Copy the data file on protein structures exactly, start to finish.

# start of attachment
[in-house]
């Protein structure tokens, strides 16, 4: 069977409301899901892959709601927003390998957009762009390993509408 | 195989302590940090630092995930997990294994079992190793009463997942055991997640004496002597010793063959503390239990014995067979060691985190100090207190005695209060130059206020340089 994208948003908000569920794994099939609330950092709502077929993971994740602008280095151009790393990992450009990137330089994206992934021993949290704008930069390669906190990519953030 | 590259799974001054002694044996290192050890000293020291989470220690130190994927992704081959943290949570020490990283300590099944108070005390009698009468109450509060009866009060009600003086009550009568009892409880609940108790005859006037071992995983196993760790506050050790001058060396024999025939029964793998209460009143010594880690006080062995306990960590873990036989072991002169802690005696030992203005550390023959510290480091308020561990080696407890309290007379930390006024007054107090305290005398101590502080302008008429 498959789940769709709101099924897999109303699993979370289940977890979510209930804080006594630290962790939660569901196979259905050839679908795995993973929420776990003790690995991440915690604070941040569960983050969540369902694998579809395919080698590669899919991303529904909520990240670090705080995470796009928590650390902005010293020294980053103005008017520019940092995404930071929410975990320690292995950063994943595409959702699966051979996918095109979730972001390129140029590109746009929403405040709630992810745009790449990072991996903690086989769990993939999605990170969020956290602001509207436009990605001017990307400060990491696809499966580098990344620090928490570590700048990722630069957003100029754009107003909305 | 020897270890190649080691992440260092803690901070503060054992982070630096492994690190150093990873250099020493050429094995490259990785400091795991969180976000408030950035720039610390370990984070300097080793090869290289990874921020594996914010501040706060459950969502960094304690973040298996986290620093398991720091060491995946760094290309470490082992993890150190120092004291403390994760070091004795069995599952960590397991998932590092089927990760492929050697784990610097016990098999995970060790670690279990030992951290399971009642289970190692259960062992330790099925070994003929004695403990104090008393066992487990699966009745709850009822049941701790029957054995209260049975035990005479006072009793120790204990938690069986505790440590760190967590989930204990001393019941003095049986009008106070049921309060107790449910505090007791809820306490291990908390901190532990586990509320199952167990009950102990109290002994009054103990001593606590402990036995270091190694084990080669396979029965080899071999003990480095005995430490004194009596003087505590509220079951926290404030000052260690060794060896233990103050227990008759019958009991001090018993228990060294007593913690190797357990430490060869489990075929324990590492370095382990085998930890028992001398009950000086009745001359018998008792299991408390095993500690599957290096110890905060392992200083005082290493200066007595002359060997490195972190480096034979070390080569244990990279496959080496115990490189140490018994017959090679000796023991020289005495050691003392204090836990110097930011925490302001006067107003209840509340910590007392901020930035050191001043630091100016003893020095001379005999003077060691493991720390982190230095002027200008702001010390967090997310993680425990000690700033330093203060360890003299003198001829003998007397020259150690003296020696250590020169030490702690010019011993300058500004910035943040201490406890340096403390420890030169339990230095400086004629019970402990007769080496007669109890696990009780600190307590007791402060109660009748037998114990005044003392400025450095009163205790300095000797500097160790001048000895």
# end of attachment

[in-house]
């Protein structure tokens, strides 16, 4: 069977409301899901892959709601927003390998957009762009390993509408 | 195989302590940090630092995930997990294994079992190793009463997942055991997640004496002597010793063959503390239990014995067979060691985190100090207190005695209060130059206020340089 994208948003908000569920794994099939609330950092709502077929993971994740602008280095151009790393990992450009990137330089994206992934021993949290704008930069390669906190990519953030 | 590259799974001054002694044996290192050890000293020291989470220690130190994927992704081959943290949570020490990283300590099944108070005390009698009468109450509060009866009060009600003086009550009568009892409880609940108790005859006037071992995983196993760790506050050790001058060396024999025939029964793998209460009143010594880690006080062995306990960590873990036989072991002169802690005696030992203005550390023959510290480091308020561990080696407890309290007379930390006024007054107090305290005398101590502080302008008429 498959789940769709709101099924897999109303699993979370289940977890979510209930804080006594630290962790939660569901196979259905050839679908795995993973929420776990003790690995991440915690604070941040569960983050969540369902694998579809395919080698590669899919991303529904909520990240670090705080995470796009928590650390902005010293020294980053103005008017520019940092995404930071929410975990320690292995950063994943595409959702699966051979996918095109979730972001390129140029590109746009929403405040709630992810745009790449990072991996903690086989769990993939999605990170969020956290602001509207436009990605001017990307400060990491696809499966580098990344620090928490570590700048990722630069957003100029754009107003909305 | 020897270890190649080691992440260092803690901070503060054992982070630096492994690190150093990873250099020493050429094995490259990785400091795991969180976000408030950035720039610390370990984070300097080793090869290289990874921020594996914010501040706060459950969502960094304690973040298996986290620093398991720091060491995946760094290309470490082992993890150190120092004291403390994760070091004795069995599952960590397991998932590092089927990760492929050697784990610097016990098999995970060790670690279990030992951290399971009642289970190692259960062992330790099925070994003929004695403990104090008393066992487990699966009745709850009822049941701790029957054995209260049975035990005479006072009793120790204990938690069986505790440590760190967590989930204990001393019941003095049986009008106070049921309060107790449910505090007791809820306490291990908390901190532990586990509320199952167990009950102990109290002994009054103990001593606590402990036995270091190694084990080669396979029965080899071999003990480095005995430490004194009596003087505590509220079951926290404030000052260690060794060896233990103050227990008759019958009991001090018993228990060294007593913690190797357990430490060869489990075929324990590492370095382990085998930890028992001398009950000086009745001359018998008792299991408390095993500690599957290096110890905060392992200083005082290493200066007595002359060997490195972190480096034979070390080569244990990279496959080496115990490189140490018994017959090679000796023991020289005495050691003392204090836990110097930011925490302001006067107003209840509340910590007392901020930035050191001043630091100016003893020095001379005999003077060691493991720390982190230095002027200008702001010390967090997310993680425990000690700033330093203060360890003299003198001829003998007397020259150690003296020696250590020169030490702690010019011993300058500004910035943040201490406890340096403390420890030169339990230095400086004629019970402990007769080496007669109890696990009780600190307590007791402060109660009748037998114990005044003392400025450095009163205790300095000797500097160790001048000895």